Friend. Oh how often we use this word! We often use it to refer to people whom we know or don't know well, just because they may happen to go to the same congregation, go to the same school we do, work at the same job or live in our neighborhood and greet us when they see us on the street. And in this age of social networking, we use this word to refer to people whom we have added to our social networks. Friends in social network circles have access to each others' profiles. And in these social networks, the more friends we have the more people we have who are friends in name only. These are people whom we may not give a passing thought to, be able to recognize if we saw them walking down the street and may not even like them. And then we use the word friend in the Biblical sense of the word, to describe someone who loves unconditionally, protects us, stands by us, believes in us, tells us the truth and who can be trusted. Many times we use the word friend when we really mean acquaintance.All of us have far more acquaintances than friends and can probably count on one hand the number of friends we actually have. And it works both ways, to build a true friendship we need to give trust, unconditional love, truth, loyalty and understanding, all the qualities of friendship. In thse days this word friend has become very cheap and its meaning meeds to be reclaimed. That can happen if we give and receive real friendship. Years ago, I would have said that it is impossible to build a real friendship online. Now I have changed my mind though I still maintain that it is very hard to do. Yes, I know that we live in a society of "lonely strangers" and that building friendships is much easier said than done.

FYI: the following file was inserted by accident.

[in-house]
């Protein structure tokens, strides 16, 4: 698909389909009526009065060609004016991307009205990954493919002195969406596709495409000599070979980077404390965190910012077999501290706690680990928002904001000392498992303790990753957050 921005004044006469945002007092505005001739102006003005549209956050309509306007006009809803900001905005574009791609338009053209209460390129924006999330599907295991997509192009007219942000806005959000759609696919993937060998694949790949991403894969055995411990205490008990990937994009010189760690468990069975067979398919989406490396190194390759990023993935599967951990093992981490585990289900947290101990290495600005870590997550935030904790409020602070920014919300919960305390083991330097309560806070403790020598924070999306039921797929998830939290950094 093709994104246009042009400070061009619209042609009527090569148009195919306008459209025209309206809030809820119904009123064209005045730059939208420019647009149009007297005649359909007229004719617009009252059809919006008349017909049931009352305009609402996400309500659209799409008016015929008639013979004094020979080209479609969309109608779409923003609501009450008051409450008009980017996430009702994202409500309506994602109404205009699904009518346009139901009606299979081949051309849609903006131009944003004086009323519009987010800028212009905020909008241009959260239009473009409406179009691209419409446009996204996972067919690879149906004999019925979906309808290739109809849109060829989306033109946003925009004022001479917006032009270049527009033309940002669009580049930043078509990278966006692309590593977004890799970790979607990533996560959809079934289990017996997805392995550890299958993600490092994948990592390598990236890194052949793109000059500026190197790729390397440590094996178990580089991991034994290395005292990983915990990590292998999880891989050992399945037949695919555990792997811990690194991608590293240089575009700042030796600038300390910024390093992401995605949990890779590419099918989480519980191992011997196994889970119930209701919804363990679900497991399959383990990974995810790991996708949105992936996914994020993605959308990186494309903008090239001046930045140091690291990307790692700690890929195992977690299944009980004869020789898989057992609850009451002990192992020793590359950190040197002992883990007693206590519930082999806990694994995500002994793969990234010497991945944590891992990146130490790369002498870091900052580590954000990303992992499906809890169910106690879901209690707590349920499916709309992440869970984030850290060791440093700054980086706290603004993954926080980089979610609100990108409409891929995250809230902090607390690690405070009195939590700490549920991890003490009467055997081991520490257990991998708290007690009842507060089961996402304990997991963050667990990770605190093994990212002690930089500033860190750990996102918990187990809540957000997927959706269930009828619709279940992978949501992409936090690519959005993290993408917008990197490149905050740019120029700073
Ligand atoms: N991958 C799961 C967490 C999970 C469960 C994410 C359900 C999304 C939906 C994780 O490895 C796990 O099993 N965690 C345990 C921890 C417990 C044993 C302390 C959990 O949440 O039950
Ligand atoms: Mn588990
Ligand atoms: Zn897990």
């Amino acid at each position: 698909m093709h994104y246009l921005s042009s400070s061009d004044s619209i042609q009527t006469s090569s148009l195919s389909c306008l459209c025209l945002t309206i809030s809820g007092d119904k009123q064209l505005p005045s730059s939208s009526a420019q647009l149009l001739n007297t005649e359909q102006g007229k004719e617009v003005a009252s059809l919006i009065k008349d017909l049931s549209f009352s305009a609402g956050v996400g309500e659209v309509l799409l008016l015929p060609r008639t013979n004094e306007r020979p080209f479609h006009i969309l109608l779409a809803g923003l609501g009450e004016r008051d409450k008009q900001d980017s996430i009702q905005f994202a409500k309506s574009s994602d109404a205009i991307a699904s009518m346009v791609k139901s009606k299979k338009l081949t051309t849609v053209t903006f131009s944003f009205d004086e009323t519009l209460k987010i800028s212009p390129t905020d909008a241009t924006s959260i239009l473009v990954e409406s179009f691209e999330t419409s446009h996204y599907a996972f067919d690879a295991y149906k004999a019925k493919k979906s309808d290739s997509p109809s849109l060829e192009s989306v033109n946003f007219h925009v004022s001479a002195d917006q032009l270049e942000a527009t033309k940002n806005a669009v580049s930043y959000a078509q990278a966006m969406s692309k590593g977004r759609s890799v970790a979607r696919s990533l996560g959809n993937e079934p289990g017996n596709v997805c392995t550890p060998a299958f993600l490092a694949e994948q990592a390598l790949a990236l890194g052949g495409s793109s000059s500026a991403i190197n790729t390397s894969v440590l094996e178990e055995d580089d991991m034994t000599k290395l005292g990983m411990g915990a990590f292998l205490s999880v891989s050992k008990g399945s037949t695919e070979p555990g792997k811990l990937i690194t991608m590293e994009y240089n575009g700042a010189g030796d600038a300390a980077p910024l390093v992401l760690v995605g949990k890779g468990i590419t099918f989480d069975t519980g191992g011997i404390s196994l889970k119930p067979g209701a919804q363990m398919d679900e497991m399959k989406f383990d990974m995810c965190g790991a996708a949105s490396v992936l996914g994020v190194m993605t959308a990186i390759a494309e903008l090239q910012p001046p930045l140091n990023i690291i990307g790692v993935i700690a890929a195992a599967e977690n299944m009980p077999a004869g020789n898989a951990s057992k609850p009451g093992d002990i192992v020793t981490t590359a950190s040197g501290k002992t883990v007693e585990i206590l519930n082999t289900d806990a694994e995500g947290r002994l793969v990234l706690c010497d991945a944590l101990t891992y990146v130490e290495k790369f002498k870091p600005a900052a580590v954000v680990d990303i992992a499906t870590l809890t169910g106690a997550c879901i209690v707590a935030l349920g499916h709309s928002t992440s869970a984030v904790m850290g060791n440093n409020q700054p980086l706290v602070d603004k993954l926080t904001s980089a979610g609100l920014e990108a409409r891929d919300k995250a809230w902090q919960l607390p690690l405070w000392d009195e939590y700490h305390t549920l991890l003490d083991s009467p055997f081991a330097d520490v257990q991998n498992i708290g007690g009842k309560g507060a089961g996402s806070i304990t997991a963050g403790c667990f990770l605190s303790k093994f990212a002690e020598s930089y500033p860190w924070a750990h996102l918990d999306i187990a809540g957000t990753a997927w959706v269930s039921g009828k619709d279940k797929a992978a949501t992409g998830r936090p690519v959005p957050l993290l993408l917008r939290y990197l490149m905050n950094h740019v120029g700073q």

Advocate. That word is often used. Growing up, I thought that the word referred only to people who go before politicians or others in power on behalf of others, like lobbyists. I know that such people are indeed advocates. In the Bible, Jesus calls Himself our Advocate before His Father not because He has to defend us to the Father but to defend us from Satan (yes I believe in a personal devil) who is no friend of ours. But today, now that I have entered the world of social networks and have taken up a number of causes that have bearing on my life and that of my family, I hear the word often and many in my network call themselves by this title. But recently, in a discussion thread to a blog directed to families with missing loved ones, a person said something like this: "Many people call themselves advocates when they are actually concerned citizens. This is not accurate. Anyone who calls himself or herself an advocate ought to get proper training and ought to get background checks to prove that he or she can be trusted." Yes, when it comes to many fields and needs I agree that such training and due diligence must be done. But, in scripture, an advocate is anyone who speaks up for the powerless and to see that their needs are met. Parents, especially when our children have special needs, call ourselves advocates for our children. Lawyers call themselves advocates for their clients. This week, though, I was speaking with a dear friend who mentioned that looking out for one person and giving ourselves to saving or helping one person, is also advocacy. Put this way, being and acting as advocates is well within the reach of each and every one of us. We just have to keep our eyes and ears open to the needs around us.